Finally, to examine the magnitudes of in-network and out-of-network payments before and after the law, we also estimated the same models but set the dependent variable as the absolute dollar value of the payments (rather than the natural log as discussed earlier in Statistical Analysis). The result of this additional analysis provided the estimated average dollar change in payments across all 15 anesthesia procedures.
To provide a more detailed analysis of quarter-by-quarter changes in payments before and after implementation of the law, we also estimated an event-study model. This model incorporated coefficients for the interaction between indicators representing the lead or lag time for each quarter relative to the reference quarter (i.e., the quarter immediately before enactment of the law) and an indicator for whether the payment was for an anesthesia procedure, with adjustment for the covariates and fixed effects included in the model described earlier in Statistical Analysis.
All dollar values were adjusted to year 2021 dollars using the Consumer Price Index.23 To provide an a priori specified framework for discussion of the significance of study results for policy, for this study we chose to define a policy significant change as a change of at least 10% in either payments to practitioners or incidence of out-of-network billing, based on the estimated magnitude of the effect of this law reported elsewhere.7,16 Although policymakers and stakeholders may find results larger or smaller than this to be of interest, we hope that clarity of terminology will aid in providing a clear discussion. Power analyses were not conducted given that we used data from the full population of MarketScan beneficiaries in California. All analyses were performed using STATA 17.0 (College Station, Texas).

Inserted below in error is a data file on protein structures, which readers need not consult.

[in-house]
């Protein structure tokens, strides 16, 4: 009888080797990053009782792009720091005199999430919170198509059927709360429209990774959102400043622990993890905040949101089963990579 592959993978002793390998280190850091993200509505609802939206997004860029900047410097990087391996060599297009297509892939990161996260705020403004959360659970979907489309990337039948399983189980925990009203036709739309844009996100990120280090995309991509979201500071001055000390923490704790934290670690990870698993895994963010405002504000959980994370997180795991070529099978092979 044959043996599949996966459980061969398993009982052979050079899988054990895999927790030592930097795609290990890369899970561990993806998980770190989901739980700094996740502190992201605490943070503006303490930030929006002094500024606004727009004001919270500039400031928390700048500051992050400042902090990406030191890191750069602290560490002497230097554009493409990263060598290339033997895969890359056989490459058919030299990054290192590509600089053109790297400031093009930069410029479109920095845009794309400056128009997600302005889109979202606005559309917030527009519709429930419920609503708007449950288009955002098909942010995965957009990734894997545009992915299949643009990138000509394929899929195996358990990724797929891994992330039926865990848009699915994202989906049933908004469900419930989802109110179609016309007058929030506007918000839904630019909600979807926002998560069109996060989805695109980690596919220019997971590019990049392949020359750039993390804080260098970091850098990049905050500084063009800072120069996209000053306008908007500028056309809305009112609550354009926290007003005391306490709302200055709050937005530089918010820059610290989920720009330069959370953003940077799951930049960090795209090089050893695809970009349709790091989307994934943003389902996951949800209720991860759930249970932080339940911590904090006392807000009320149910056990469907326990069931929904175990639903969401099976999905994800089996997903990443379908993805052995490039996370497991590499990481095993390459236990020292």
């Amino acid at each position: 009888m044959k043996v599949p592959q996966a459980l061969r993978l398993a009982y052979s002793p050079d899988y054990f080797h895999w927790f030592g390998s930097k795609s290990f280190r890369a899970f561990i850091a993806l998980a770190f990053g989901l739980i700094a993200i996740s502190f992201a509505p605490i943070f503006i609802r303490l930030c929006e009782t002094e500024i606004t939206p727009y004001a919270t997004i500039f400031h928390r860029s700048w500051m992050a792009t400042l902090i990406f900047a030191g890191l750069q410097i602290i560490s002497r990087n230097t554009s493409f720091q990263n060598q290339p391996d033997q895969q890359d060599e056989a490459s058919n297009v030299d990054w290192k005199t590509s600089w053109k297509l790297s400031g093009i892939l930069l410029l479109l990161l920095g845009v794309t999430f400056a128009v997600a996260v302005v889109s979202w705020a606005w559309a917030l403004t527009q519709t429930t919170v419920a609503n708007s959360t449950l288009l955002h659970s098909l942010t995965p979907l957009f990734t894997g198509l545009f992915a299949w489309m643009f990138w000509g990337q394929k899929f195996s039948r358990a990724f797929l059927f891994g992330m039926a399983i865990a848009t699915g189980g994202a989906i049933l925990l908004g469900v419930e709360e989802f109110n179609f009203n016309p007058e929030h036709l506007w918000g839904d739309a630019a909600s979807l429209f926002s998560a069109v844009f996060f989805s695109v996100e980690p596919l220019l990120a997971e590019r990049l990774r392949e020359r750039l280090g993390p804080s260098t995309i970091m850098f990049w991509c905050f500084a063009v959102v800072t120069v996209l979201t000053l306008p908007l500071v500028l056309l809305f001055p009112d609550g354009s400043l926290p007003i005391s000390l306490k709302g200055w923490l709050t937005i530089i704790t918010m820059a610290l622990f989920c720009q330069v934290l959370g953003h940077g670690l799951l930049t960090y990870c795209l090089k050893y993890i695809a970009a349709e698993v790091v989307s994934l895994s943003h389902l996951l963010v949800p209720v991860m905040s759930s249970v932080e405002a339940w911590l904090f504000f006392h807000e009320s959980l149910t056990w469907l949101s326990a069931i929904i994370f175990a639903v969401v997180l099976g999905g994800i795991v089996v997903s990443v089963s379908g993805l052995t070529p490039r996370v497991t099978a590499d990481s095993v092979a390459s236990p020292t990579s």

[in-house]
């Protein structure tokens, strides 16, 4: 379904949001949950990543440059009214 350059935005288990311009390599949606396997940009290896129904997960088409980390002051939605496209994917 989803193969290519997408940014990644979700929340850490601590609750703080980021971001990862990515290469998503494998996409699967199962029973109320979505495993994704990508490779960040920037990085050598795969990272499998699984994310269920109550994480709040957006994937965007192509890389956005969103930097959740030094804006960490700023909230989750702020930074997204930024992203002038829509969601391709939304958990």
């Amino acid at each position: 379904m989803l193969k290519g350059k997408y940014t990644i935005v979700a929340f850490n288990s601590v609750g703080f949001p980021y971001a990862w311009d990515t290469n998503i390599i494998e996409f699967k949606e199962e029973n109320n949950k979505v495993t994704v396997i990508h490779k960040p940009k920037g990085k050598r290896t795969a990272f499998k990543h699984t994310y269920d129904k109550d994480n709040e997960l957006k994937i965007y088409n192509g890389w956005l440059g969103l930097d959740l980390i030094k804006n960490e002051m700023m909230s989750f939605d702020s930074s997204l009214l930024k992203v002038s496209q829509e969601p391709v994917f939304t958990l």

We conducted several prespecified sensitivity analyses. First, we assessed for changes in in-network and out-of-network anesthesia payments over time after accounting for linear time trends at the California county level that may have differed from overall state trends. This analysis was similar to the primary analysis described in Statistical Analysis, with the addition of indicator variables for the interaction between county and year representing county-specific factors that may vary through time (e.g., year-over-year demographic shifts). Second, while our primary analysis used physician office visits in California as a comparison group because we expect that those procedure codes were not affected by balance billing reform, other studies7 have modeled this relationship by using anesthesia payments in other states as controls. We therefore used our difference-in-differences approach to estimate changes in in-network and out-of-network anesthesia payments for all states with balance billing reform implemented during our study period (12 states: California, New York, Florida, Connecticut, Oregon, New Jersey, New Hampshire, Colorado, Maine, New Mexico, Texas, and Washington) compared to states that did not have balance billing reform (i.e., all other states, excluding Illinois and Maryland, which enacted balance billing reform before our study period).5,7 Third, to replicate the shortened study period in the previous study,7 we repeated these analyses with our study period restricted to 2013 to 2017: we conducted this analysis first by setting California physician office procedure codes as the comparison group, and then as a separate second analysis by setting anesthesia payments in all non–balance billing reform states as the comparison group. Fourth, we assessed changes in our outcomes over time after aggregating procedures at the California state level, rather than at the county level. Finally, we assessed our outcomes accounting for the transition period between when the law was passed in the third quarter of 2016 and when it was enacted in 2017, by setting our exposure period to start in the third quarter of 2016 rather than 2017, because there may have been anticipatory changes in payments during this transition period.